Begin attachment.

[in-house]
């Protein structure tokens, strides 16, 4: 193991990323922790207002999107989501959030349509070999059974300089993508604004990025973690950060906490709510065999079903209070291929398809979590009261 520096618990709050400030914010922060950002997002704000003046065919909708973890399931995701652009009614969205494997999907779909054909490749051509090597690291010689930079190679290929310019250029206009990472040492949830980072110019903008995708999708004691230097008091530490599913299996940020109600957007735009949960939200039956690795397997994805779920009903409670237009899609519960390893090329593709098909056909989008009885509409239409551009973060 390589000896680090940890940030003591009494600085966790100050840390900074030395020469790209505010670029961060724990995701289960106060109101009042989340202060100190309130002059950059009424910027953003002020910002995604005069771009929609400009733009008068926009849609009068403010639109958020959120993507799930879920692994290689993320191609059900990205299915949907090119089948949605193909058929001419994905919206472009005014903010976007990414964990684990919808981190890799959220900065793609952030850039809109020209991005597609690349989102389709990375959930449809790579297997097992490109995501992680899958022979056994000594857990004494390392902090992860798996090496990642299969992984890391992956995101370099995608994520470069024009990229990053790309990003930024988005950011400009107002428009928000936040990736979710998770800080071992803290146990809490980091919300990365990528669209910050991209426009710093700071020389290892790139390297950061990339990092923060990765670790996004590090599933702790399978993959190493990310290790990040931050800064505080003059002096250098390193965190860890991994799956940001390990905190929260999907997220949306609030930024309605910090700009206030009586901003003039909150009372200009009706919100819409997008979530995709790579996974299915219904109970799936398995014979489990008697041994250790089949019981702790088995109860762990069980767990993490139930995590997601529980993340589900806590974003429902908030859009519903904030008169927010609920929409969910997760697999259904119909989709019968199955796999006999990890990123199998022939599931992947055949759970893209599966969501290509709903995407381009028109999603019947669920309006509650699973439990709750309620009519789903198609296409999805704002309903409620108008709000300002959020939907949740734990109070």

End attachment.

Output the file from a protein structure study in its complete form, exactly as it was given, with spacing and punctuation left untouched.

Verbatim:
[in-house]
């Protein structure tokens, strides 16, 4: 193991990323922790207002999107989501959030349509070999059974300089993508604004990025973690950060906490709510065999079903209070291929398809979590009261 520096618990709050400030914010922060950002997002704000003046065919909708973890399931995701652009009614969205494997999907779909054909490749051509090597690291010689930079190679290929310019250029206009990472040492949830980072110019903008995708999708004691230097008091530490599913299996940020109600957007735009949960939200039956690795397997994805779920009903409670237009899609519960390893090329593709098909056909989008009885509409239409551009973060 390589000896680090940890940030003591009494600085966790100050840390900074030395020469790209505010670029961060724990995701289960106060109101009042989340202060100190309130002059950059009424910027953003002020910002995604005069771009929609400009733009008068926009849609009068403010639109958020959120993507799930879920692994290689993320191609059900990205299915949907090119089948949605193909058929001419994905919206472009005014903010976007990414964990684990919808981190890799959220900065793609952030850039809109020209991005597609690349989102389709990375959930449809790579297997097992490109995501992680899958022979056994000594857990004494390392902090992860798996090496990642299969992984890391992956995101370099995608994520470069024009990229990053790309990003930024988005950011400009107002428009928000936040990736979710998770800080071992803290146990809490980091919300990365990528669209910050991209426009710093700071020389290892790139390297950061990339990092923060990765670790996004590090599933702790399978993959190493990310290790990040931050800064505080003059002096250098390193965190860890991994799956940001390990905190929260999907997220949306609030930024309605910090700009206030009586901003003039909150009372200009009706919100819409997008979530995709790579996974299915219904109970799936398995014979489990008697041994250790089949019981702790088995109860762990069980767990993490139930995590997601529980993340589900806590974003429902908030859009519903904030008169927010609920929409969910997760697999259904119909989709019968199955796999006999990890990123199998022939599931992947055949759970893209599966969501290509709903995407381009028109999603019947669920309006509650699973439990709750309620009519789903198609296409999805704002309903409620108008709000300002959020939907949740734990109070």